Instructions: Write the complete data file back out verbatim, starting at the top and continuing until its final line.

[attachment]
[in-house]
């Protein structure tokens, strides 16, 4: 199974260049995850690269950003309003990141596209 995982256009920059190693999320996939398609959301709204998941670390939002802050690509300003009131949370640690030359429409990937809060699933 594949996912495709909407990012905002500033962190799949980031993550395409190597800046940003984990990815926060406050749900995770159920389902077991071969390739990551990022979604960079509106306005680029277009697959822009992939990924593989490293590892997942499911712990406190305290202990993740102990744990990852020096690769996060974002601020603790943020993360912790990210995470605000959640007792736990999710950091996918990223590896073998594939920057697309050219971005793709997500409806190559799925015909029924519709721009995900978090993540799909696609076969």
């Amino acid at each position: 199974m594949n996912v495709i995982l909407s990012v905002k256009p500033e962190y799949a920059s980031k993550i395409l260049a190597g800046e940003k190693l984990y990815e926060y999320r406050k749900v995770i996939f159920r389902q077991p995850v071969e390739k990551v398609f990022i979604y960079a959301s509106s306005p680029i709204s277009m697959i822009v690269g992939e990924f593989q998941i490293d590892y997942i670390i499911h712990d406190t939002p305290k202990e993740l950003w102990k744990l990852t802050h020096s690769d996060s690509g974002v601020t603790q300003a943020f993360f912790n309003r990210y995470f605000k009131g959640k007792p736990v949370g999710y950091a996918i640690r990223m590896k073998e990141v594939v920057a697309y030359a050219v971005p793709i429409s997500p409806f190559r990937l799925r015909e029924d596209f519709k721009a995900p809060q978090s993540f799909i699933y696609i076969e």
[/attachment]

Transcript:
[in-house]
């Protein structure tokens, strides 16, 4: 199974260049995850690269950003309003990141596209 995982256009920059190693999320996939398609959301709204998941670390939002802050690509300003009131949370640690030359429409990937809060699933 594949996912495709909407990012905002500033962190799949980031993550395409190597800046940003984990990815926060406050749900995770159920389902077991071969390739990551990022979604960079509106306005680029277009697959822009992939990924593989490293590892997942499911712990406190305290202990993740102990744990990852020096690769996060974002601020603790943020993360912790990210995470605000959640007792736990999710950091996918990223590896073998594939920057697309050219971005793709997500409806190559799925015909029924519709721009995900978090993540799909696609076969």
């Amino acid at each position: 199974m594949n996912v495709i995982l909407s990012v905002k256009p500033e962190y799949a920059s980031k993550i395409l260049a190597g800046e940003k190693l984990y990815e926060y999320r406050k749900v995770i996939f159920r389902q077991p995850v071969e390739k990551v398609f990022i979604y960079a959301s509106s306005p680029i709204s277009m697959i822009v690269g992939e990924f593989q998941i490293d590892y997942i670390i499911h712990d406190t939002p305290k202990e993740l950003w102990k744990l990852t802050h020096s690769d996060s690509g974002v601020t603790q300003a943020f993360f912790n309003r990210y995470f605000k009131g959640k007792p736990v949370g999710y950091a996918i640690r990223m590896k073998e990141v594939v920057a697309y030359a050219v971005p793709i429409s997500p409806f190559r990937l799925r015909e029924d596209f519709k721009a995900p809060q978090s993540f799909i699933y696609i076969e």